By: Tamikia Carr Vasquez
In November, Mississippi voters will have the opportunity to vote on removing a Jim Crow era provision from the state’s constitution. Currently, to win certain statewide offices, a candidate must win the majority of the popular vote and win a majority of Mississippi’s 122 House districts. The Mississippi Center for Justice is at the forefront of leading the effort to abolish this procedure. In 2019, the Center worked on a federal lawsuit against the state. I recently spoke with Vangela M. Wade, President and CEO of the Center. This is the second and final part of our conversation. In Part I, we discussed the background of the current electoral process.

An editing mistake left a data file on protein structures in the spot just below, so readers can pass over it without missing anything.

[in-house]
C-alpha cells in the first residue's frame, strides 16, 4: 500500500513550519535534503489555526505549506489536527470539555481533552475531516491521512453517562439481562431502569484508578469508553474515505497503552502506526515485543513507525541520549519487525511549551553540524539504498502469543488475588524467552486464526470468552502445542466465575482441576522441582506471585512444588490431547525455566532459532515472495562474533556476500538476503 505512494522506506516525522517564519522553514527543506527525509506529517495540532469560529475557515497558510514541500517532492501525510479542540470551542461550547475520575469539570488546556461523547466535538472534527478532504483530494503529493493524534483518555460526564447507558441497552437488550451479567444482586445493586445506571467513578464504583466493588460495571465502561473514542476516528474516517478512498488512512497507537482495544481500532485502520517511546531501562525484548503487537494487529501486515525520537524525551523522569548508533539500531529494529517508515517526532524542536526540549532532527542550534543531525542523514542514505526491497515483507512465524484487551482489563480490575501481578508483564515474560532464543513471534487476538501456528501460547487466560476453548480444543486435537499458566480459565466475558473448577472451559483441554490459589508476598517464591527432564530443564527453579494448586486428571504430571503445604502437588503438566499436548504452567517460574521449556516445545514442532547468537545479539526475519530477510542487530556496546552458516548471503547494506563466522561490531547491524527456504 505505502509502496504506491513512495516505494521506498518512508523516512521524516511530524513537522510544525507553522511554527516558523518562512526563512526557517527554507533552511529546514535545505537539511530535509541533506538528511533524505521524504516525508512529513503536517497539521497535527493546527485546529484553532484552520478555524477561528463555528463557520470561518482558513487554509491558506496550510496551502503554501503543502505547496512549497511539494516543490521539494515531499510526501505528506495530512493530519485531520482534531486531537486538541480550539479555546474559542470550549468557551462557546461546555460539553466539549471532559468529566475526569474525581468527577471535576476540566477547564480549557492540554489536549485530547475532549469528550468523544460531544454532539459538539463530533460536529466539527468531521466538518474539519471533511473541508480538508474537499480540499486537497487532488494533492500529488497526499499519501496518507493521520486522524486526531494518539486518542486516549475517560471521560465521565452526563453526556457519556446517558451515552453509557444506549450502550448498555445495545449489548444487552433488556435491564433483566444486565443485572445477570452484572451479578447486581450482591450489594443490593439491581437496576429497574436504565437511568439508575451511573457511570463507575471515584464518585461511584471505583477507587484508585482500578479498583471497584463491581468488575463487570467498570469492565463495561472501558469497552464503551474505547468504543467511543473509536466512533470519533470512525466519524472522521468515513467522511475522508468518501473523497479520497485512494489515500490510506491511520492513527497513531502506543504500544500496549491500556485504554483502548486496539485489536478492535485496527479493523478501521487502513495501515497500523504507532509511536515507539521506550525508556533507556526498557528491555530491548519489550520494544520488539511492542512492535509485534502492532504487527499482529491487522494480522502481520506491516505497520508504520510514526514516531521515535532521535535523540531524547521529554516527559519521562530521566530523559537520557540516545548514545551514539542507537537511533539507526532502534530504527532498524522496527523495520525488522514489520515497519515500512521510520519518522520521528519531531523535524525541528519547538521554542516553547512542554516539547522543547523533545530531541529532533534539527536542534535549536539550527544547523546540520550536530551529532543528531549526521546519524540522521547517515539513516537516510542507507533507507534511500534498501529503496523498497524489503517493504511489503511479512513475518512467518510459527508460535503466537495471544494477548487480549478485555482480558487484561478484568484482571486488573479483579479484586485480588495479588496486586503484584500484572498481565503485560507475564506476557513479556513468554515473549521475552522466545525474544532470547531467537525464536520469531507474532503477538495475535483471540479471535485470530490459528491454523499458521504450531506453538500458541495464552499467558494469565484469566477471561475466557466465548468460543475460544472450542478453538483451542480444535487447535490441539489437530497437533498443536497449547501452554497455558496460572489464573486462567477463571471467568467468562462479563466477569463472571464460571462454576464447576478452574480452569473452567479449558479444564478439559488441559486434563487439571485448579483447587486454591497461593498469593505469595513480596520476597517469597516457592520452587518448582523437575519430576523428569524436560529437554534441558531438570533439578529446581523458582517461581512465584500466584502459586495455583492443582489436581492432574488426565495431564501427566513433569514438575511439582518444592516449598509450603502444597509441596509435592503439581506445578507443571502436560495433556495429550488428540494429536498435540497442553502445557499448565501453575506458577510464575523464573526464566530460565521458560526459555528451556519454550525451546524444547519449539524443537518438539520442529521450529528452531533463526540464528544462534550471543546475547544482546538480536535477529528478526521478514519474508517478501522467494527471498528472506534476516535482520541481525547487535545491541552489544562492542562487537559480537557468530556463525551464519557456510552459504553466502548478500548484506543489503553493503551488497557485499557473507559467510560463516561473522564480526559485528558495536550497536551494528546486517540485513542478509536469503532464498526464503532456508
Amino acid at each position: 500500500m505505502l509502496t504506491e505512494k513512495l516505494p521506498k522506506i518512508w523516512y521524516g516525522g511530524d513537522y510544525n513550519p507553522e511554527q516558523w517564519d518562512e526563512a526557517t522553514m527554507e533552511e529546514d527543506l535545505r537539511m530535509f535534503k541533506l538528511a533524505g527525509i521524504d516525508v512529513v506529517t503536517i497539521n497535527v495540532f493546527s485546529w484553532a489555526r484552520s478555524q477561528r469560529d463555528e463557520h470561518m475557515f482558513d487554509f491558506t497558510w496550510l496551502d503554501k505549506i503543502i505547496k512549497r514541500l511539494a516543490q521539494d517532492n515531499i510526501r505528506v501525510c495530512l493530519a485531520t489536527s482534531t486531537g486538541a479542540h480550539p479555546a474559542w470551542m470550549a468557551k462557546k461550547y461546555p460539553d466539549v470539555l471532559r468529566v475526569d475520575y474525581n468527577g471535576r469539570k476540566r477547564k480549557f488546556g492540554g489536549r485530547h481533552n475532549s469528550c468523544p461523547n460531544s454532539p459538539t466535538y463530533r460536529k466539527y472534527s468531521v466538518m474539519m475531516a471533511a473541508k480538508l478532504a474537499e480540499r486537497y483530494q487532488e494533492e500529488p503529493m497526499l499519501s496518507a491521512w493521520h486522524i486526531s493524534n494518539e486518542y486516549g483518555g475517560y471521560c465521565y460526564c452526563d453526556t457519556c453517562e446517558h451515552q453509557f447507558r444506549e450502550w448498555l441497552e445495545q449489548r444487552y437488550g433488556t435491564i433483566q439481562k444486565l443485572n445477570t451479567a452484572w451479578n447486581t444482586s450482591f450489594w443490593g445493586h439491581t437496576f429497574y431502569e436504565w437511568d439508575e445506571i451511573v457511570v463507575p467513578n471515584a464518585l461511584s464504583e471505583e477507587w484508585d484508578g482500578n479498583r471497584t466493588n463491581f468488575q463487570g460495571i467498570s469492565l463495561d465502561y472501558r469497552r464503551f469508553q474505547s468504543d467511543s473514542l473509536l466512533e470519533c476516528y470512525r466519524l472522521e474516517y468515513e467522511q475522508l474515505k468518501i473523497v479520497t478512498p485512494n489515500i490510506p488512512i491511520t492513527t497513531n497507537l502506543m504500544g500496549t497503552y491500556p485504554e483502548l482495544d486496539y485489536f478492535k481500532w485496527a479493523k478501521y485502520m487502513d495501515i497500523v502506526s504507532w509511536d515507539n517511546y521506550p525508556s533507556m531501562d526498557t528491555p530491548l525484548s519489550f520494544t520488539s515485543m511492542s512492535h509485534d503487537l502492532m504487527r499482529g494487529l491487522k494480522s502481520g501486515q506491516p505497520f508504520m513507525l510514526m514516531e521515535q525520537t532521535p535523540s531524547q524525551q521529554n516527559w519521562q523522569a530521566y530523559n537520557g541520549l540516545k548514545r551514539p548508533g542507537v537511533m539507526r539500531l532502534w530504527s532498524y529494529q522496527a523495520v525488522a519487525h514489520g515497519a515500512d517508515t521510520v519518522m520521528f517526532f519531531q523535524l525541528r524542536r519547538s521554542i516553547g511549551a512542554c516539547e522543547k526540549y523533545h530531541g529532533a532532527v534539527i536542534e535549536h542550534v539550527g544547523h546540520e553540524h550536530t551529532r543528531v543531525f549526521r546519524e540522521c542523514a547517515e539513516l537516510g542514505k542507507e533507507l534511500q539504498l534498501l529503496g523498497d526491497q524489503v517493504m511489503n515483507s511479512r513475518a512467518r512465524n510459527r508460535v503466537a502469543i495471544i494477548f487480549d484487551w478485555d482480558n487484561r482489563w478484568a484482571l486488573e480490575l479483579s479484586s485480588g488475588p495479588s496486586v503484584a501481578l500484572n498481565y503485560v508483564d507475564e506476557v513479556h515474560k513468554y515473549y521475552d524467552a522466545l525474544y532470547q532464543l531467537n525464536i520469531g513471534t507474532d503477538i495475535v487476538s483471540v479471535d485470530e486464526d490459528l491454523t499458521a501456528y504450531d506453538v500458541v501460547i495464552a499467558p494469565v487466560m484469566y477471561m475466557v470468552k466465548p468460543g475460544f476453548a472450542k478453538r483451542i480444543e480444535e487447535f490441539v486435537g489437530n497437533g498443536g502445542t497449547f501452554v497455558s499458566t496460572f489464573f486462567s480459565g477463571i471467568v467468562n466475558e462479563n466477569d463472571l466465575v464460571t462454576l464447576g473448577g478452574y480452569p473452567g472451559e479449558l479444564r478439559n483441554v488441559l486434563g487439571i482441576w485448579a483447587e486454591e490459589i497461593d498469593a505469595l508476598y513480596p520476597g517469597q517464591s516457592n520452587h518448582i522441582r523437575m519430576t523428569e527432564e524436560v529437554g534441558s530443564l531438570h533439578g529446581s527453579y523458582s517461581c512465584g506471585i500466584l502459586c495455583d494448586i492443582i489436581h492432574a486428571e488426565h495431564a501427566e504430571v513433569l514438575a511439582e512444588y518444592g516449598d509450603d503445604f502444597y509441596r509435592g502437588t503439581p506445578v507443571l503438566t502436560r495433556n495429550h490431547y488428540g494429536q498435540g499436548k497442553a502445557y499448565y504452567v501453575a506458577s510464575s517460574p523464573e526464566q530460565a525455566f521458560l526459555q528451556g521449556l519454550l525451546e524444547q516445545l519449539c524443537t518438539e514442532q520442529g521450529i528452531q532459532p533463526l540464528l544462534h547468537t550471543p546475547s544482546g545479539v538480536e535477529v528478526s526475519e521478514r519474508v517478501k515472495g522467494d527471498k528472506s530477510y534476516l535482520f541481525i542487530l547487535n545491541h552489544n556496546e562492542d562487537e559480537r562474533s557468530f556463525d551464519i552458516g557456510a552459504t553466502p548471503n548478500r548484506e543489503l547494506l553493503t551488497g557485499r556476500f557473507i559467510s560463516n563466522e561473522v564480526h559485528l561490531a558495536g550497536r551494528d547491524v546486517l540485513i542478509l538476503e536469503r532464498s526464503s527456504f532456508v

TCV: So this brings me to my next question: I’m in an election law class this semester and we’ve been talking about Baker v. Carr, one person one vote, and Harper v. Virginia State Board of Elections which eliminated poll taxes in state elections, and we talked about Section 2 of the Voting Rights Act. With all of that precedent, how is it that in 2020 this state constitutional provision remains constitutional?